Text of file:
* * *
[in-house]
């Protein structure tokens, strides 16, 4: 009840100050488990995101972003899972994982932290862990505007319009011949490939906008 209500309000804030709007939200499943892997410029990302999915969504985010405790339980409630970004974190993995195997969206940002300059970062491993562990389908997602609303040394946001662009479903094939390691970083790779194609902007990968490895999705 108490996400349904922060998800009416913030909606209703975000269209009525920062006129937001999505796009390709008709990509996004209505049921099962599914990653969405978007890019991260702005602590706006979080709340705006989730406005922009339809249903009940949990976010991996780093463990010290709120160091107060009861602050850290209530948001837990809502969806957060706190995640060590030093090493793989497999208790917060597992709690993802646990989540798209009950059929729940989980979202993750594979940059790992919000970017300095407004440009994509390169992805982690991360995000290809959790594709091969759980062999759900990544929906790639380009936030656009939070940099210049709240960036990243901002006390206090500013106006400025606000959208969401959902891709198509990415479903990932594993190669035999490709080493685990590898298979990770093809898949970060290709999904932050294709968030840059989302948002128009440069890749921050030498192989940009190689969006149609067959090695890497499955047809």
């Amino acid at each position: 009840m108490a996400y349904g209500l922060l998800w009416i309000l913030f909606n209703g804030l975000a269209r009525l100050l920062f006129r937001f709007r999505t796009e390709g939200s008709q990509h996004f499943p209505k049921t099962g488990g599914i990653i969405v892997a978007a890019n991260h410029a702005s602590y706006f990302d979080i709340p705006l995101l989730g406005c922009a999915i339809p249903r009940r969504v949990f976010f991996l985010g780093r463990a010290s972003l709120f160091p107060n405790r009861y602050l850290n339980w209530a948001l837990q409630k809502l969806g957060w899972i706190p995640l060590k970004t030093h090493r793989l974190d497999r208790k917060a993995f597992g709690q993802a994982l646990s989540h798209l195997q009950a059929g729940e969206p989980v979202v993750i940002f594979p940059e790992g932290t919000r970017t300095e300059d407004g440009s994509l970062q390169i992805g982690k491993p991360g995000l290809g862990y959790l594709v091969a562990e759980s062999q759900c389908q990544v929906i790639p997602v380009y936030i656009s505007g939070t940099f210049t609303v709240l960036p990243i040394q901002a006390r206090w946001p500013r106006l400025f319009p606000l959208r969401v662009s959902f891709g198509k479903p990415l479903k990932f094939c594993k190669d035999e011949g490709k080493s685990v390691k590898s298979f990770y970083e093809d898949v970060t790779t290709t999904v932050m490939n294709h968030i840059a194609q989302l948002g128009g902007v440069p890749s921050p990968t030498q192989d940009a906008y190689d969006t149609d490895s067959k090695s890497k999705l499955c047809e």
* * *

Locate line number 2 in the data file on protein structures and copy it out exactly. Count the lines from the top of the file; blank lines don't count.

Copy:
């Protein structure tokens, strides 16, 4: 009840100050488990995101972003899972994982932290862990505007319009011949490939906008 209500309000804030709007939200499943892997410029990302999915969504985010405790339980409630970004974190993995195997969206940002300059970062491993562990389908997602609303040394946001662009479903094939390691970083790779194609902007990968490895999705 108490996400349904922060998800009416913030909606209703975000269209009525920062006129937001999505796009390709008709990509996004209505049921099962599914990653969405978007890019991260702005602590706006979080709340705006989730406005922009339809249903009940949990976010991996780093463990010290709120160091107060009861602050850290209530948001837990809502969806957060706190995640060590030093090493793989497999208790917060597992709690993802646990989540798209009950059929729940989980979202993750594979940059790992919000970017300095407004440009994509390169992805982690991360995000290809959790594709091969759980062999759900990544929906790639380009936030656009939070940099210049709240960036990243901002006390206090500013106006400025606000959208969401959902891709198509990415479903990932594993190669035999490709080493685990590898298979990770093809898949970060290709999904932050294709968030840059989302948002128009440069890749921050030498192989940009190689969006149609067959090695890497499955047809």